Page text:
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My KU experiment with  The Cartel, The Apprentice Volume 1 ended yesterday.


There is no question that the per 'book' royalty is substantially better than on the $1.99 that seems to be price point needed to encourage readers to give it a try.


The loss of sales from other platforms was roughly offset by what appears to be increased 'book' sales on Amazon, but the KU experiment didn't increase sales.  Although the actual number of 'new readers' is a guess due to the way KU reads are tracked and reported.


As we know, KU's page counting algorithms are limited.  Claims that KU can 'tell if pages have been read rather than skipped' have been debunked.   So, I have know way of knowing: 1) if the page counts reflect complete reads or  a high incidence of abandonment; or 2) if readers have finished, but reset to the prologue or character list before returning. 


To be fair to Amazon's KU program, I have not fully exploited all the marketing and advertising programs available. So it is possible, more 'sales' of the Cartel could have been achieved.  Somehow, there is never enough time to market as well as write.


BUT - this is a big one -  sales of the next books in the series are not as strong as when readers 'buy' The Cartel.  Is that because KU readers simply move onto the next 'free read' - of which there are thousands?  Is that the 'sales' are people more willing to try an unknown author but also quicker to abandon and move on to the next 'freebie'?  I have no way of knowing.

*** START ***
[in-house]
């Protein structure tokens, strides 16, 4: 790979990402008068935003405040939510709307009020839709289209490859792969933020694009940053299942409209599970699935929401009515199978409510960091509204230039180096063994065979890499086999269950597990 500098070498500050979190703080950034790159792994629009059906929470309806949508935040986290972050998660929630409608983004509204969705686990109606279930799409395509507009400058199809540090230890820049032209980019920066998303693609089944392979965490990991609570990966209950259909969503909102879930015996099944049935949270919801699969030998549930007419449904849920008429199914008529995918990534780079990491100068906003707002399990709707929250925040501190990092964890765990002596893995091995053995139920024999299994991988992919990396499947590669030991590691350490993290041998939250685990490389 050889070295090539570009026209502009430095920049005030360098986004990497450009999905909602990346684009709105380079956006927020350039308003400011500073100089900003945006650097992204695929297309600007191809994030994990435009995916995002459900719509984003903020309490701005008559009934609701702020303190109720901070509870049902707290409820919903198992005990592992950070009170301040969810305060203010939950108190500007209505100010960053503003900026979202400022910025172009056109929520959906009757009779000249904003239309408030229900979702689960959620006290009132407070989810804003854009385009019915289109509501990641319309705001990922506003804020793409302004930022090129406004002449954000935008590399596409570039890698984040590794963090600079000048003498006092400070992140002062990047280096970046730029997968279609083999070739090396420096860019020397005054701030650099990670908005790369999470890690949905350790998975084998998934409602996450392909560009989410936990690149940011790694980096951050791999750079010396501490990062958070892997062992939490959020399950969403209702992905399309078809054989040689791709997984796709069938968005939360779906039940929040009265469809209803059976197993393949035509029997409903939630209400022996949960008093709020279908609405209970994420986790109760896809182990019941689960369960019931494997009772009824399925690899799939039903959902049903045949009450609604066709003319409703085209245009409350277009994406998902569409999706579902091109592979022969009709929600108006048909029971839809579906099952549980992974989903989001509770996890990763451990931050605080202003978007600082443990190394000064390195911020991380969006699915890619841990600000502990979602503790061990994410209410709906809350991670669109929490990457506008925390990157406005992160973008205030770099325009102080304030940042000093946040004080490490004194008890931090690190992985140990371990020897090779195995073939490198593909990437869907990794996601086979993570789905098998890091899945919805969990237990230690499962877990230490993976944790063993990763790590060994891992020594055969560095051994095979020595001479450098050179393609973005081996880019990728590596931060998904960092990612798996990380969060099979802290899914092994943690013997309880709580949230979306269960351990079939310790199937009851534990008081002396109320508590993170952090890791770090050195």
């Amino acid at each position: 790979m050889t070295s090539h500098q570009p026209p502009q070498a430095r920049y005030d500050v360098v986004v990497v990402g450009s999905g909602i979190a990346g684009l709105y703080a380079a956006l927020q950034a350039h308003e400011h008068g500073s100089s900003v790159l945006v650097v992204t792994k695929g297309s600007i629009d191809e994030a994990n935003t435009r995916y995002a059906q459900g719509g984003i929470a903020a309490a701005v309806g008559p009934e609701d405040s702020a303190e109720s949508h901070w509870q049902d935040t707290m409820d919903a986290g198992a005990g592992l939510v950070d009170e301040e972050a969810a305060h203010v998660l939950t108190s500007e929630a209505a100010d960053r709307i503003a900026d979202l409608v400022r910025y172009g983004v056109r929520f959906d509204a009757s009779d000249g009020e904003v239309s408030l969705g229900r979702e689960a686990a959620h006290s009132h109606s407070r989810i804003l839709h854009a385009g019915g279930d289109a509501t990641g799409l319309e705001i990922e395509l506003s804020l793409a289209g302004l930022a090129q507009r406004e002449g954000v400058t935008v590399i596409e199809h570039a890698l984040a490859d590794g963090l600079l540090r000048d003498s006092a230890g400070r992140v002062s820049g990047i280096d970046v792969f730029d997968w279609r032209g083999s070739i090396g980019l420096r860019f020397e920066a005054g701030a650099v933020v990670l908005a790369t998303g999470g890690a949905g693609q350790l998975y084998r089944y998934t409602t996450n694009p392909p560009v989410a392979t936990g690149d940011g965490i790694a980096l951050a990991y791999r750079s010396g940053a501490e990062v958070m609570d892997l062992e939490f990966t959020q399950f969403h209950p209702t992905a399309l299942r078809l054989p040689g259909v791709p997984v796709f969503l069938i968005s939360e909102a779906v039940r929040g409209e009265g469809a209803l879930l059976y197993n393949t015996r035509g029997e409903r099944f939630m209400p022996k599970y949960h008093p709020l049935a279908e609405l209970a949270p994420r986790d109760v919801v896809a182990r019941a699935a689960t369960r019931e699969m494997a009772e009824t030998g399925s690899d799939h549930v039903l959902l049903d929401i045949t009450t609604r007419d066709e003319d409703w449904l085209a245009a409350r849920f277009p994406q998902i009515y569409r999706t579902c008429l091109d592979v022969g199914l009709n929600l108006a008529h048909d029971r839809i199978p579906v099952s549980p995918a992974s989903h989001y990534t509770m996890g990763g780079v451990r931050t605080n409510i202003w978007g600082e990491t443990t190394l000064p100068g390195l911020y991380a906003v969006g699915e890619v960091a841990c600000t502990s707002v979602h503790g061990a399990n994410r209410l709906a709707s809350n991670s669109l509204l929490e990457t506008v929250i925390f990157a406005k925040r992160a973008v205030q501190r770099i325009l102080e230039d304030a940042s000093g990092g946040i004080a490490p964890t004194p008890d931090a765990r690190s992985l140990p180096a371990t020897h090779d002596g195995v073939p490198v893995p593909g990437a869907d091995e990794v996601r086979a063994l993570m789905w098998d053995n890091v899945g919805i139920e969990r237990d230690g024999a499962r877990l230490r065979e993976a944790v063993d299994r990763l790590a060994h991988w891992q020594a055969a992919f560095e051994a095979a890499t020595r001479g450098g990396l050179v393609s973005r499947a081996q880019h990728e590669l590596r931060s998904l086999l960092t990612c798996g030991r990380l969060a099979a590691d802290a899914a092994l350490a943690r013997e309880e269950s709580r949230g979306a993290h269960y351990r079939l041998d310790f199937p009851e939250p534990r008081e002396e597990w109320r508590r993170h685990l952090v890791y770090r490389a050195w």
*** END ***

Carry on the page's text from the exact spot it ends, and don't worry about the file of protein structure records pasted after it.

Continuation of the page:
Ultimately, what I hope for with each sale of The Cartel is an enthusiastic reader who will go onto buy and read Bright Star, Transgressions, and all the other books to come.


So, for now,  KU and The Cartel are parting ways.  It will remain available on Amazon at the bargain price of US$1.99 and will reappear at Barnes & Noble, Apple, and Kobo.

2 comments | Add a New Comment
1. Jason Swearingin | June 14, 2016 at 05:06 PM EDT

I have been reading a lot of KU lately and I have not finished them all so my opinion is the KU allows folks to try the book but if not hooked enough they walk away with out being upset at spending money on something which does not lead to other book sales. I think buying a book that you complete will definitely make you (usually want to complete the series) by the next ones to find out the ending. The thing with Amazon lately is the recommendation algorithms I have seen the same dang books over and over again especially in NON KU offers. One of the reasons I like the KU is because it recommends stuff out of the norm and not so mainstream. I think why don't these recommendations change more often, if I did not by them the first 10 times I saw them then why would I by them now? The need to work on the algorithms and get more creative with the reccomendations. Maybe more like Netflix.

2. EG | June 15, 2016 at 08:41 AM EDT

Hi Jason, Thanks for chiming in. I'm okay with folks trying and simply not liking The Cartel. At least they crack the cover *so to speak*. I've always thought the 'preview' feature on e-books is brilliant.

I do think that given the world-building in the Cartel that I do better with a 99c sale. Something about spending even a small amount seems to keep a person reading. Most people who finish the Cartel like it, but I have a number of reviews where readers commented the first 20-30% was a lot of world building.

No idea why Amazon keeps recommending the same title - but I wouldn't be surprised to learn that it has to do with advertising $.


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